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    in floor heating (11 Posts)

  • Brad White Brad White @ 8:02 PM
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    A bit more to it than that

    If you are asking "should you use insulation below a radiant slab", the answer is a resounding "yes". The ground is a heat sink which, below frost-line typically is the annual average temperature for your area; in our case, Boston, that is about 55 degrees. Although it eventually warms up, that is on your dime. At least R-10 around the perimeter and at least R-5, if not R-10 also, underneath it all. Your area and local codes will dictate what the thicknesses are, regardless. But even if they say R-5 on the perimeter, I would go R-10 if you need heat at all. As for the sequence of construction, depending on your area and soil conditions, pea gravel, a vapor barrier sheeting, sometimes more pea gravel as ballast, insulation, welded wire mesh (to which the tubing often is tied), then the pour. The R-10 perimeter insulation acts as an expansion joint too. There are systems of plastic screw chairs which allow you to clip the tubing to the insulation directly, not to mention that there are a good half-dozen variations of what was mentioned. Might I suggest the RPA's "Radiant Basics" and "Radiant Precision" books (written by John Siegenthaler) as a good place to start? I refer to those books regularly among others.
  • Tim Tim @ 6:51 PM
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    in floor heat

    When installing radiant tube under a concrete floor is it necessary to lay a layer of extruded polystyrene insulation on top of the pea gravel then laying the tube on the insulation prior to the concrete being poured.
  • mark ransley mark ransley @ 12:17 PM
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    Yes it will save you energy, the best is not the blue or pink board but Polyisocyanurate, it has a foil covering its at all stores, its R value is 7.2 vs 5 for pink or blue and will do better because the foil is a radiant barrier, I used 2" for 14.4R, but even that is not up to modern codes, without it the dirt sucks out the heat. evemn without radiant heat in cold areas foam should be mandated, but we have no energy saving policy that pushes it.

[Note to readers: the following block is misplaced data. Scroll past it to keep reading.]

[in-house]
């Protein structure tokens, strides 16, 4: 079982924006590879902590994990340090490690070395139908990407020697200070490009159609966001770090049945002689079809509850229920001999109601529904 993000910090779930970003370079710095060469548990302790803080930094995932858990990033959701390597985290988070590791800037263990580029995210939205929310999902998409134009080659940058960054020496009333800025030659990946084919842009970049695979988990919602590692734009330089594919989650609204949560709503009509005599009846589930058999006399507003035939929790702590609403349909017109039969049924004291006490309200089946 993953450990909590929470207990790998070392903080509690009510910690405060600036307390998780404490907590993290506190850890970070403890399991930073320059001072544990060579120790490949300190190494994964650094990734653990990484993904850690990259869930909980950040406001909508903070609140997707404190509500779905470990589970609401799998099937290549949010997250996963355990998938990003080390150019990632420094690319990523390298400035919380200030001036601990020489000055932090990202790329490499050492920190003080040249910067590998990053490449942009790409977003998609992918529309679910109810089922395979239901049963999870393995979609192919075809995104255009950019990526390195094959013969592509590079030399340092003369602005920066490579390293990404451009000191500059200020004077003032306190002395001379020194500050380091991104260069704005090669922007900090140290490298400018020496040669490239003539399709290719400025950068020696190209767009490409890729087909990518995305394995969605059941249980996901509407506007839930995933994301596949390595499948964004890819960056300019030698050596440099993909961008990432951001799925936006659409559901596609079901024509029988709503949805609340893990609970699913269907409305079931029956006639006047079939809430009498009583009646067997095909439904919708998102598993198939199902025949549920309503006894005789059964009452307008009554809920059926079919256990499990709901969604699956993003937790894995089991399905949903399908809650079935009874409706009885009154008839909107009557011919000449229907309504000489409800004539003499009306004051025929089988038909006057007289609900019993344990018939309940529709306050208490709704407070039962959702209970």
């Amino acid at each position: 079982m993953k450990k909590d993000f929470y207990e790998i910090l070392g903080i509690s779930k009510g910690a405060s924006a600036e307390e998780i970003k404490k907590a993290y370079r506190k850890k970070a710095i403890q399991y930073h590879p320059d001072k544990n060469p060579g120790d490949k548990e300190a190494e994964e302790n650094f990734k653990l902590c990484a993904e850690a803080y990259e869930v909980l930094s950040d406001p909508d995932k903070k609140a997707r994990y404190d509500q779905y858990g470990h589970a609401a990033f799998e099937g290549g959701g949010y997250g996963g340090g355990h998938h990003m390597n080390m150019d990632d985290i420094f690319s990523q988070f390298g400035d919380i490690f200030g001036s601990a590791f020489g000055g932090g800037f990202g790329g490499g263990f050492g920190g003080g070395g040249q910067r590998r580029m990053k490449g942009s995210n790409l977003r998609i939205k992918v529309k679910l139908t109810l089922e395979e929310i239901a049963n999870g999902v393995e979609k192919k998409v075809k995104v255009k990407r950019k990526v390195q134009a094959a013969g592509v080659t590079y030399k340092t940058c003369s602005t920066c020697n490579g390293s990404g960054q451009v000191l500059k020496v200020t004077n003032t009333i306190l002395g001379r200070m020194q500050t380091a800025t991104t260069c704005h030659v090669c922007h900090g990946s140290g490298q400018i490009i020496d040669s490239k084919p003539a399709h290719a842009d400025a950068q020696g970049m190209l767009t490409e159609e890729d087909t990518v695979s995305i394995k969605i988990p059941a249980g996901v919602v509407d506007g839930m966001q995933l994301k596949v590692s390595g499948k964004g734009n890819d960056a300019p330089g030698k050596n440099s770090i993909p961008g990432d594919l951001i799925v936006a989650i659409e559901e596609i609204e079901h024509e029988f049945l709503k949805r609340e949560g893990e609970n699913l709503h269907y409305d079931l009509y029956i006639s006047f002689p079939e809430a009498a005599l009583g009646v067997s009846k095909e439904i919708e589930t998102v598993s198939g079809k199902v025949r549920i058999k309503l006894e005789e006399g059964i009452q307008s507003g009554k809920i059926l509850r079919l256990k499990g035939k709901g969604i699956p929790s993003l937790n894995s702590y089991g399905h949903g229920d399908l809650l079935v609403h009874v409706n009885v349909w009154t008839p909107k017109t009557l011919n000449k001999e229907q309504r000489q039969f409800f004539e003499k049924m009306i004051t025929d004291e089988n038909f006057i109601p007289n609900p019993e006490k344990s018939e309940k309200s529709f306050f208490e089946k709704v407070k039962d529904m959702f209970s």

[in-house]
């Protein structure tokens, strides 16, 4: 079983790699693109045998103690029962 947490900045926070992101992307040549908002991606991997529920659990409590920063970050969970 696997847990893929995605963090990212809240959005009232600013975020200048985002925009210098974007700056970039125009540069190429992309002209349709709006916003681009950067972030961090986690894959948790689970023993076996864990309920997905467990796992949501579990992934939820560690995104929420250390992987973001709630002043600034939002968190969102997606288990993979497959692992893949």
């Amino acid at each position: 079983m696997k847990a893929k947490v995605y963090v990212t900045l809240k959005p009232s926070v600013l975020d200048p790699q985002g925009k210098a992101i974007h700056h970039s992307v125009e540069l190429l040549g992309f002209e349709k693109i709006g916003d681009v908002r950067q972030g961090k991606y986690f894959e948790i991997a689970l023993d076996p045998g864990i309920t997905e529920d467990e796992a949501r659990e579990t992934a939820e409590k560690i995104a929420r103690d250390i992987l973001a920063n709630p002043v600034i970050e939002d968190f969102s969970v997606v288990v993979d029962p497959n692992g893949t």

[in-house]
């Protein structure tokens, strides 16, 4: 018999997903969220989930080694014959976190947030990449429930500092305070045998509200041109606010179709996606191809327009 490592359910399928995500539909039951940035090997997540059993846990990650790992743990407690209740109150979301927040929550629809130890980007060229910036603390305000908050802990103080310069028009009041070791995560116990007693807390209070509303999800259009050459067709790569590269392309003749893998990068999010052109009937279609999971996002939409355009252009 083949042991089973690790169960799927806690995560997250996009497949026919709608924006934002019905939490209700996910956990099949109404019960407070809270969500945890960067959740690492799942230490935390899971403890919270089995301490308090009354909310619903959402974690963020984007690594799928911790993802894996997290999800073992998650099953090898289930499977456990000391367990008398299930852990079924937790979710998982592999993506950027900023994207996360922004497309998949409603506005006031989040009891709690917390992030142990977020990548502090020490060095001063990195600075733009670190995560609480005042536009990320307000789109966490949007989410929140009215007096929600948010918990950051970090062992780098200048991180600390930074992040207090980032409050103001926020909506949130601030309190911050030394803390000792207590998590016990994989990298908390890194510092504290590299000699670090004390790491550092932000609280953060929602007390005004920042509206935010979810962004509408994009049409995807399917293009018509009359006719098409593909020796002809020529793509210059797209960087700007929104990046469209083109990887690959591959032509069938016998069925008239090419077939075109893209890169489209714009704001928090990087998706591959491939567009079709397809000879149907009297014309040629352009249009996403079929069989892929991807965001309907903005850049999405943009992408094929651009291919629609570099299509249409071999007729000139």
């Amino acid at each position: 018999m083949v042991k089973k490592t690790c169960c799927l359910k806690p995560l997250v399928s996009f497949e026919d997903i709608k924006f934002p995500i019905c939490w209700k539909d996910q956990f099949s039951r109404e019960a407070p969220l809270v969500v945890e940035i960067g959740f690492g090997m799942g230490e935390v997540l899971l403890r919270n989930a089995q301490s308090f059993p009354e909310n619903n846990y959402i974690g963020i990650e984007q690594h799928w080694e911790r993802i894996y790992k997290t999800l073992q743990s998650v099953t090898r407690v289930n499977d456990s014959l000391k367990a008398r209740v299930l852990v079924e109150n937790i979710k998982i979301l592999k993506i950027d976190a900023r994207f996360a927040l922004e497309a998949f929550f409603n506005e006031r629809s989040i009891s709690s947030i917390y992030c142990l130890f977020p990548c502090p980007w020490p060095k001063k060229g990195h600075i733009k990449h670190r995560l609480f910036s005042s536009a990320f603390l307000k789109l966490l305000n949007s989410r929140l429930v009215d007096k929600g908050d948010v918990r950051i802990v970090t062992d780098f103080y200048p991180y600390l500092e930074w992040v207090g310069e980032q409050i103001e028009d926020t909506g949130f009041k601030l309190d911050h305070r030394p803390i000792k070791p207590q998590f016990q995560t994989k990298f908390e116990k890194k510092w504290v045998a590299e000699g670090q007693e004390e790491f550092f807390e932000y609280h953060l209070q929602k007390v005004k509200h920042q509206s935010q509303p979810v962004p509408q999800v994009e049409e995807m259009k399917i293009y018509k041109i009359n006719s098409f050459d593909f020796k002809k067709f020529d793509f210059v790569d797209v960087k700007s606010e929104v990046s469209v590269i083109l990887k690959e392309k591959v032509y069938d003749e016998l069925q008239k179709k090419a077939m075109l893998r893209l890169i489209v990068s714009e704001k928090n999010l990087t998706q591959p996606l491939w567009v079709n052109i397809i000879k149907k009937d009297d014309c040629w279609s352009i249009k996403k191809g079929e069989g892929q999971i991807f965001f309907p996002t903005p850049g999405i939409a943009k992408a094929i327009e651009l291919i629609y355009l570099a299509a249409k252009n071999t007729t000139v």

• Mike T., Swampeast MO Mike T., Swampeast MO @ 1:54 PM
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    The foil radiant barrier has no effect when covered by a solid on both sides. By very definition, there is little or no radiant energy to block.
  • Brad White Brad White @ 9:37 PM
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    I have to disagree

    on using Polyisocyanurate versus blue or pink (extruded polystyrene). The polyiso does not hold up well when buried and has higher water absorption. Yes, it does have a higher R value, by nearly 50% on a per-inch basis, but performance below ground suffers. Others may disagree and I do not have specific data to back that up, but have been told that by a lot of people whom I respect and value their opinions. My $0.02 Brad
  • klaus klaus @ 8:01 AM
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    The Pink Stuff

    I agree with Brad. I only use the pink stuff, R-10. I question the benefit of the foil if you're in direct contact with it. Mark you're right on the money with the thought that it should be required everywhere, radiant or not. It has to make a difference on heat loss through a floor. BTW my preferred method of installing is smooth gravel, vapor barrier, 2" pink foam and foam staples. Note my little sweetheart's matching shoes! (She's so fashionable!)
  • Andrew Hagen Andrew Hagen @ 9:41 AM
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    I also agree with Brad and Rich. One benefit of pink over blue board is that the pink board doesn't cause reflective sunburns as quickly. I've been burned to a crisp from blue board.
  • Tim Tim @ 7:27 PM
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    I have heard of Double Bubble that i have been told has a higher R value than the extruded board with a white poly wrap on one side to contact the cement and foil to face towards the ground, i have been told when the foil faces the concrete it will react with the caustics in the portland which will desolve the foil face. Has anyone had this experience
  • kpc kpc @ 10:50 PM
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    bubble foil...

    under slab is a waste of money....both now and the energy that later. Don't belive me look here...
  • Tim Tim @ 4:18 PM
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    Thanks kpc, i will most likely go with a extruded insulation with a vapor barrier on top of the pea gravel.
  • Tim Tim @ 11:29 AM
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    in f;loor heat

    Thanks for the feed back Brad
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